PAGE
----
1. It’s ok to be inspirational, and it’s ok to allow yourself to be inspired. Full disclosure: I’m what you might call a “Tim Tebow Hopeful”- I want desperately for things to work out for him because he’s different (and, quite frankly, because he’s a devout Christian), but I  am also realistic about his lack of certain football skills and I accept the fact that even with his early success, things still might not work out for him in the NFL. And I absolutely grow weary of people who talk about Tebow’s “will to win” as if other people on the field just want to lose. But you  simply can’t deny that the Broncos players have bought into Tebow and his inspirational ways. Last week, John Fox let Tebow speak to the team on the Saturday before the game against the Chargers. I don’t know what he said, but according to the team, he rocked their worlds. In classical music, we are so concerned about being professional and perfect that we sometimes forget to allow ourselves room to be inspired. In the minds of some Musical Pharisees, it’s almost looked at as child’s play to be inspired by a conductor, a teacher or another artist. NFL athletes have the luxury of realtive youth on their side, so even though they are professional athletes, they’re not so old that they’ve unlearned how to be inspired in heart and mind. But classical musicians? Too many are old. That’s right, I said it. Old and tired. Old and skeptical. But worst of all, old in heart. Too many act as if they don’t even want to be inspired. Well if you don’t want to be inspired, if you are above inspiration or aren’t humble enough or hopeful enough to allow someone else to inspire you, then maybe you shouldn’t be surprised at the fact that a world full of people who are hurting and in need of some kind of inspiration don’t seem to give a rip about what you do. Maybe the fact that most of America would rather look to a football player for inspiration and hope than a classical musician should be cause for you to take a long look in the mirror.  It’s good to be inspired. If you’re in music and you don’t want to be inspired, then put your instrument down and find another job. Your community, your colleagues, and your soul deserve better.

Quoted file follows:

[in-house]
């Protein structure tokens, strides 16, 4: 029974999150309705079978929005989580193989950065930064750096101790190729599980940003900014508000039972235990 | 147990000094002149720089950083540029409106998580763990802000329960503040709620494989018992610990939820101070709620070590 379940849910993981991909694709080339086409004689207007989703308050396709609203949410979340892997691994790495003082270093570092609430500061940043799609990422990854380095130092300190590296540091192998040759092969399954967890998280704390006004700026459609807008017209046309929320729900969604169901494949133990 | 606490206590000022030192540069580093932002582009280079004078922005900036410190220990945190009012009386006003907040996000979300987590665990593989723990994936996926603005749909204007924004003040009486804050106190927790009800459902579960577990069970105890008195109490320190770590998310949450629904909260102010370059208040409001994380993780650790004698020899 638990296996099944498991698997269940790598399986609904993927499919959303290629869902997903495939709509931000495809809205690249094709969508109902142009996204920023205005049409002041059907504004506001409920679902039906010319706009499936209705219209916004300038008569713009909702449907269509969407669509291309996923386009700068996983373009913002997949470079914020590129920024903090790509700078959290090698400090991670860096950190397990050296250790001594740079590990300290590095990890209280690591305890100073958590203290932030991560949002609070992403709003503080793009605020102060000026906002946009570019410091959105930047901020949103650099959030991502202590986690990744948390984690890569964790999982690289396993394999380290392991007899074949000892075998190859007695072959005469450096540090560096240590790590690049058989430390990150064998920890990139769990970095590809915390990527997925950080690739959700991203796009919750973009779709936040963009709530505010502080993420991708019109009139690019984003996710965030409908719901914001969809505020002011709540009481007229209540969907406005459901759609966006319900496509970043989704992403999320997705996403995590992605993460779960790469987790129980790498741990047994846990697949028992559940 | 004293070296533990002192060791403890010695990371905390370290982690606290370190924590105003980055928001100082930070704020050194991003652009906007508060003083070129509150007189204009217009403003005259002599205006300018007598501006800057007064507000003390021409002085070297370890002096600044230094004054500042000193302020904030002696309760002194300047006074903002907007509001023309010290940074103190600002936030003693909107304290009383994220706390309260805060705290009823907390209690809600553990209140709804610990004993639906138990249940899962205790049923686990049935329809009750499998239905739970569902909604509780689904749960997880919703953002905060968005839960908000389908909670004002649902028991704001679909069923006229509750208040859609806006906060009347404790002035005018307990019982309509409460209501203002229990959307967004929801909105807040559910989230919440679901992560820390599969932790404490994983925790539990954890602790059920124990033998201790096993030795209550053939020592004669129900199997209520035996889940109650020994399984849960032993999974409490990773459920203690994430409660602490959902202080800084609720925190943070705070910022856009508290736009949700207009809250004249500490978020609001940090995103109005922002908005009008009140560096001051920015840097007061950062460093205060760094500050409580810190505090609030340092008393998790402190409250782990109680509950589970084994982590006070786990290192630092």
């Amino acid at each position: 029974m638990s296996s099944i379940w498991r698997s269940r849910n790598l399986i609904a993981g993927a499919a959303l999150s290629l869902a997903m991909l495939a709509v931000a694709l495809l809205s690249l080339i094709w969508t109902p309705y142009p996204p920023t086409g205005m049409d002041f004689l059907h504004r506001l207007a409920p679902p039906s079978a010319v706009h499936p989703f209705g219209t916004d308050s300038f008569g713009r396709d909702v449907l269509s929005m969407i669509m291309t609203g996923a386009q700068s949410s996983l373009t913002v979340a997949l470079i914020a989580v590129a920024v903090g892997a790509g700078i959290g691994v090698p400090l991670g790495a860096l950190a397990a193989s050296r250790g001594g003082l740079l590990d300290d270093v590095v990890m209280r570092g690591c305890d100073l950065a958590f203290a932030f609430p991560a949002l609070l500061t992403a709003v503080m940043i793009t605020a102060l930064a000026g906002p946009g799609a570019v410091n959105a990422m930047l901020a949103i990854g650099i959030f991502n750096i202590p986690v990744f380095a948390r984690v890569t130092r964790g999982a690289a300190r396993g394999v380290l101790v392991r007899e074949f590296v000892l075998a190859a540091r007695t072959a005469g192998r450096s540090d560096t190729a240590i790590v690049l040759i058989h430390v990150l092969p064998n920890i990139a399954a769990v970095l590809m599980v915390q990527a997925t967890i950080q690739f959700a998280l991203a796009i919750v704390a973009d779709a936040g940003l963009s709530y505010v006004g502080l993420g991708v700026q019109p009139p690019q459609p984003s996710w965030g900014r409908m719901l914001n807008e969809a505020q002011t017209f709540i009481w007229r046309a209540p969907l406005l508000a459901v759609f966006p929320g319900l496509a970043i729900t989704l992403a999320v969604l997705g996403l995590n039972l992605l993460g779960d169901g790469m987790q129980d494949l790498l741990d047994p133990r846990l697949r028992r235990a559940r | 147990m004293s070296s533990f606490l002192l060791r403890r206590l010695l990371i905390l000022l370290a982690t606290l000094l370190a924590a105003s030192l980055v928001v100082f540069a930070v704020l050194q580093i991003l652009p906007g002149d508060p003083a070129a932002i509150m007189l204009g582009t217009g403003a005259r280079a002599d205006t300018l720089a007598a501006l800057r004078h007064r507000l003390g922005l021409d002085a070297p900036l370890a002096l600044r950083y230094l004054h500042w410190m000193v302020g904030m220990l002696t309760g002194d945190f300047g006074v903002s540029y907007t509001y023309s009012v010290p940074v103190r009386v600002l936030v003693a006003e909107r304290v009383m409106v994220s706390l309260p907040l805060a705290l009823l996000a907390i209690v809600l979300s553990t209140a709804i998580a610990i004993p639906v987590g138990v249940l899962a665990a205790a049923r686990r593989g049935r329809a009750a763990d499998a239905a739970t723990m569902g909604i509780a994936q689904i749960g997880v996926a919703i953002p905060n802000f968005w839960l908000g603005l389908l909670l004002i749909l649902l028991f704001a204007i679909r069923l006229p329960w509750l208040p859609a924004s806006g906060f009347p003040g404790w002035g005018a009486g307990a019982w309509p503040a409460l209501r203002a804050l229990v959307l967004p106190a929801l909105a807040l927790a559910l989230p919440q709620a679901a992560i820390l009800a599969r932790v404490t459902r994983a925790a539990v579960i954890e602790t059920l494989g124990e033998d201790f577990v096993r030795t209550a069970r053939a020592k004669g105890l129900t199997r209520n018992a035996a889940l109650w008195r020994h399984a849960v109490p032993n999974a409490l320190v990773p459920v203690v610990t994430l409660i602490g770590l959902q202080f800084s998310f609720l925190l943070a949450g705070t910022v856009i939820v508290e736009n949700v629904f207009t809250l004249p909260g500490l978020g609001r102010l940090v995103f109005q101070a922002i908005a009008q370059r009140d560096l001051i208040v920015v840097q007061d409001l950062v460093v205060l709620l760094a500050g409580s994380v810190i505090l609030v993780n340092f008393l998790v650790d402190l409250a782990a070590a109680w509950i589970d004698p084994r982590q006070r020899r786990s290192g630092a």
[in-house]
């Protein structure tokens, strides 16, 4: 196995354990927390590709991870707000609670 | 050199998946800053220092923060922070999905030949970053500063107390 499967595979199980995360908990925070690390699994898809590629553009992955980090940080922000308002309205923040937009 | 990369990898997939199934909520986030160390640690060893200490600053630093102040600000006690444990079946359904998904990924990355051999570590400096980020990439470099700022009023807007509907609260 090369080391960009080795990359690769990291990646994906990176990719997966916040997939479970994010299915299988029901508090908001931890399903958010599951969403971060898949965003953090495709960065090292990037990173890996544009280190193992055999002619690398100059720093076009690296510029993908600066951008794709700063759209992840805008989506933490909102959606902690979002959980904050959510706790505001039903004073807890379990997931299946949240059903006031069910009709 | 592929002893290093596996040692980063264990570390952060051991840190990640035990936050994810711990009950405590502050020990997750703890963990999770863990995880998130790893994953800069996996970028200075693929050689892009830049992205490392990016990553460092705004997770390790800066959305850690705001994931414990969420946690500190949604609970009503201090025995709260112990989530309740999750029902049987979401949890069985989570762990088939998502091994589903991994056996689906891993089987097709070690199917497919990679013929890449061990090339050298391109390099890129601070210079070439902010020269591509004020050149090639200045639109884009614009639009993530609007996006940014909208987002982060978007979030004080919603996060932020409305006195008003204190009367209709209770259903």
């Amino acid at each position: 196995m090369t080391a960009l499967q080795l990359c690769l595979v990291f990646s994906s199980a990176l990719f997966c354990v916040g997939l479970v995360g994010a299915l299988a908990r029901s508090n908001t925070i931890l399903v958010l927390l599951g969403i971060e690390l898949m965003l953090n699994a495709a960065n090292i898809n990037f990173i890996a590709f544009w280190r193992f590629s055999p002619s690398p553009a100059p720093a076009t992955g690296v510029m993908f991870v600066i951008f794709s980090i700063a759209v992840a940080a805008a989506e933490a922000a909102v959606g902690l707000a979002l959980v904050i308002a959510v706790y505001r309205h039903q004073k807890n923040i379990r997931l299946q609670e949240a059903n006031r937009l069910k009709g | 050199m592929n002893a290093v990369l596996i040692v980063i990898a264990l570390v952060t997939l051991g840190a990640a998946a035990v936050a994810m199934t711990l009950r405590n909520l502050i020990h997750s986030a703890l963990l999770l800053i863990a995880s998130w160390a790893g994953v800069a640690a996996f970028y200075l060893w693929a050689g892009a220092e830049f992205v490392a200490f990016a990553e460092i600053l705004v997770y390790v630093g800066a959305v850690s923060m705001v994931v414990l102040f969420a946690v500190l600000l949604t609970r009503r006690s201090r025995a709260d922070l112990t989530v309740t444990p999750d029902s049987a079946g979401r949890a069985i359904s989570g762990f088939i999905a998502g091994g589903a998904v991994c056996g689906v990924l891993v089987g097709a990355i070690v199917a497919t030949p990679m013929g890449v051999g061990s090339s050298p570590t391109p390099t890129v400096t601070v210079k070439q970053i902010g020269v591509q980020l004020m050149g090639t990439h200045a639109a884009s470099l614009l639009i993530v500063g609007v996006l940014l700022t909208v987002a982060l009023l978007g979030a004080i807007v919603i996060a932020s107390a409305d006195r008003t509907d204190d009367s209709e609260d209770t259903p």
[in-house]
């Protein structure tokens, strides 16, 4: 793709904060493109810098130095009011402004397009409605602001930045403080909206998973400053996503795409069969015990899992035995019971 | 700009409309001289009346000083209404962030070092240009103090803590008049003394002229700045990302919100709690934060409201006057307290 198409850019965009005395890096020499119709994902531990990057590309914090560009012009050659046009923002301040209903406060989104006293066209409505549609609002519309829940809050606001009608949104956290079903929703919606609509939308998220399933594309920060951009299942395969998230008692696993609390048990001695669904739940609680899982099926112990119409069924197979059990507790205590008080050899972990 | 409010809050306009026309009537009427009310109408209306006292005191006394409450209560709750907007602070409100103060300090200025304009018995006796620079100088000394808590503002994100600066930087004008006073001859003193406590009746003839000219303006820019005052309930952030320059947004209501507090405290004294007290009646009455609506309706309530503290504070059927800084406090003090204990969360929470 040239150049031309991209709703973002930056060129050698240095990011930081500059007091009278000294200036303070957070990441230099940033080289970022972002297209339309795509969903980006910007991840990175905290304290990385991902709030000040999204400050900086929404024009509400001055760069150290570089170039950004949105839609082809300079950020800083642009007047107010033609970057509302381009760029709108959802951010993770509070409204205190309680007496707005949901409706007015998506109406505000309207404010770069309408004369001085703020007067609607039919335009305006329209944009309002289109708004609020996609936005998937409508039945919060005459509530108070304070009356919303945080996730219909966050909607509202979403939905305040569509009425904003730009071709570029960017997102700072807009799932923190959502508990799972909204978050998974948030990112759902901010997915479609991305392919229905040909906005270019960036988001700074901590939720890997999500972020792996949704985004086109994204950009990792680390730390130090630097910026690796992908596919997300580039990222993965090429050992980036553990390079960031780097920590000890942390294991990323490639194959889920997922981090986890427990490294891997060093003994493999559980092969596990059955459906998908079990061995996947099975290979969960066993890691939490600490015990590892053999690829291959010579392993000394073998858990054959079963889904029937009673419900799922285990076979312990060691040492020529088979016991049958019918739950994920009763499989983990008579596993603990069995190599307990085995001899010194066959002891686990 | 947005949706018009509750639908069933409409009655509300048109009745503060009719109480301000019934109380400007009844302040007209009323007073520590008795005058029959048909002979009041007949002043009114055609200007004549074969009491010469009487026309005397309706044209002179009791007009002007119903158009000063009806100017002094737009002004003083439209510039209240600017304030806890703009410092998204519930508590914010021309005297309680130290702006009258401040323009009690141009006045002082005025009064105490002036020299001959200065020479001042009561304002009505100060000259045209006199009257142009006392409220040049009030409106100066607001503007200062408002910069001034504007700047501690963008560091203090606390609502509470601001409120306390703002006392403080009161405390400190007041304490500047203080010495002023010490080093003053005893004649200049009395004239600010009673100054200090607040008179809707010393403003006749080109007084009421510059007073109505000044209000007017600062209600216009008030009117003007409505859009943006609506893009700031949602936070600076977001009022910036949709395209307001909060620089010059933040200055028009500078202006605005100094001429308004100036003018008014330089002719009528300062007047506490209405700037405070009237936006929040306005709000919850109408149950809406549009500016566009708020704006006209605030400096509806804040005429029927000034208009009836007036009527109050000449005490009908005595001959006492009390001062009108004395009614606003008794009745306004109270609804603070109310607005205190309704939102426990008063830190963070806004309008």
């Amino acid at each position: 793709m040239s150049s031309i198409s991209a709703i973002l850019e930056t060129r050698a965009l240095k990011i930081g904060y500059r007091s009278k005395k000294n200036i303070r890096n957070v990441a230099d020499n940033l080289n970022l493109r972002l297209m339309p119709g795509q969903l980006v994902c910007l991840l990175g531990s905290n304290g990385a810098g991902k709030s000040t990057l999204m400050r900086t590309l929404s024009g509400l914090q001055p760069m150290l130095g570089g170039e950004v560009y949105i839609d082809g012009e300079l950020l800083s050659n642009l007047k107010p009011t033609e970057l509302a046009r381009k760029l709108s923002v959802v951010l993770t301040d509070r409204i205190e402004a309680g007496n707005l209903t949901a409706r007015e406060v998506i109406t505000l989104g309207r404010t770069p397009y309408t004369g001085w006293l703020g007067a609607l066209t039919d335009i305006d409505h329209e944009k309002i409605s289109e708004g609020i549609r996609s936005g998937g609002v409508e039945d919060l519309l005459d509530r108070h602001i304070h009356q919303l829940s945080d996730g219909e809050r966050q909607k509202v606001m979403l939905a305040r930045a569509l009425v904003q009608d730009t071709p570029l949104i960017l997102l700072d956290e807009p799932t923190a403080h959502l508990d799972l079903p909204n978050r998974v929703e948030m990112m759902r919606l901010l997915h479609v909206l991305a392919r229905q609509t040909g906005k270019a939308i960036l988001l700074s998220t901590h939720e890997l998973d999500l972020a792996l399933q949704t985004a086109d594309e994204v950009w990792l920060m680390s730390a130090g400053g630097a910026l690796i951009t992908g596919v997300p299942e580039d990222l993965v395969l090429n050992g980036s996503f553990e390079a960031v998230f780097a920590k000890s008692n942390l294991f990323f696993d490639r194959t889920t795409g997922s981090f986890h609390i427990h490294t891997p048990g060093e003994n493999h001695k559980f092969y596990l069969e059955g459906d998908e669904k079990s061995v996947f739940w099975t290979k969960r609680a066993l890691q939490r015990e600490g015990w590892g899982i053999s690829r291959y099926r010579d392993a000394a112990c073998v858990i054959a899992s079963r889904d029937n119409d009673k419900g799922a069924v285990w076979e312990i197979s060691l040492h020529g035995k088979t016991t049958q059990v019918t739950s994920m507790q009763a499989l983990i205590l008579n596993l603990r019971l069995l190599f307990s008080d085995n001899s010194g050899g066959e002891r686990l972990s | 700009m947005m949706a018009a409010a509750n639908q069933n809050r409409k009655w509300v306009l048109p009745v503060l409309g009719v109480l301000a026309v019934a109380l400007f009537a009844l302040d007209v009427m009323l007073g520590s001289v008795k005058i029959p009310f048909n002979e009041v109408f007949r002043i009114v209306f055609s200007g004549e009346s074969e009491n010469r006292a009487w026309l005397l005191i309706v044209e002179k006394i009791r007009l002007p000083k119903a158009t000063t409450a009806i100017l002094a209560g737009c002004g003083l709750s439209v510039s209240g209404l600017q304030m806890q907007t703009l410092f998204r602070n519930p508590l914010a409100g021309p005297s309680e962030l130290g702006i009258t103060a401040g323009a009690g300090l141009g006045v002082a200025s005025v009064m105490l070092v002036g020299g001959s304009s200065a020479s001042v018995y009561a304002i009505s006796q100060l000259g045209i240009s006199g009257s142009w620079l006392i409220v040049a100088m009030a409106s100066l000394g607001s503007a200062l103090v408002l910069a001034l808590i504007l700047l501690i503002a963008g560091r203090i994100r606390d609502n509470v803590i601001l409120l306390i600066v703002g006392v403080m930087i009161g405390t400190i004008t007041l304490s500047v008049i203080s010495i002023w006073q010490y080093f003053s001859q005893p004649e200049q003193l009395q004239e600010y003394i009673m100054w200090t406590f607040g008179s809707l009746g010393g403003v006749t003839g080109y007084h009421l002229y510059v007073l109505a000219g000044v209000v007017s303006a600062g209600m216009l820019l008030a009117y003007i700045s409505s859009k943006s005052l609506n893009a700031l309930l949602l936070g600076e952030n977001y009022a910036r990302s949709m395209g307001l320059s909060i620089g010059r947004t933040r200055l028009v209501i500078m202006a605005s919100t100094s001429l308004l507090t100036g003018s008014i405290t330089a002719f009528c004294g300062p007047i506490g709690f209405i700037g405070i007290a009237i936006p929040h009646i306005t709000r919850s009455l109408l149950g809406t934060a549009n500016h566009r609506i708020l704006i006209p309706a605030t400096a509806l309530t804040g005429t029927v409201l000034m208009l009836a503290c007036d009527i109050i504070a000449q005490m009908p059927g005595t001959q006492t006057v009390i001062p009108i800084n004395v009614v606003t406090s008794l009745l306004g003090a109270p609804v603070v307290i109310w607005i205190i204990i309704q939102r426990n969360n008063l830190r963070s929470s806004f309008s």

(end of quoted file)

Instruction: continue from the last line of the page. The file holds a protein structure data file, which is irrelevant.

Go Broncos. Go Tebow. Go inspiration, unconventional ways, instincts and intangibles. Go skills that evolve and improve with the right direction, and go classical music following the Denver Broncos’ lead and being better for it. Inspire people not only with musical excellence but with human greatness off the stage. Until next time, you stay classy…Planet Earth.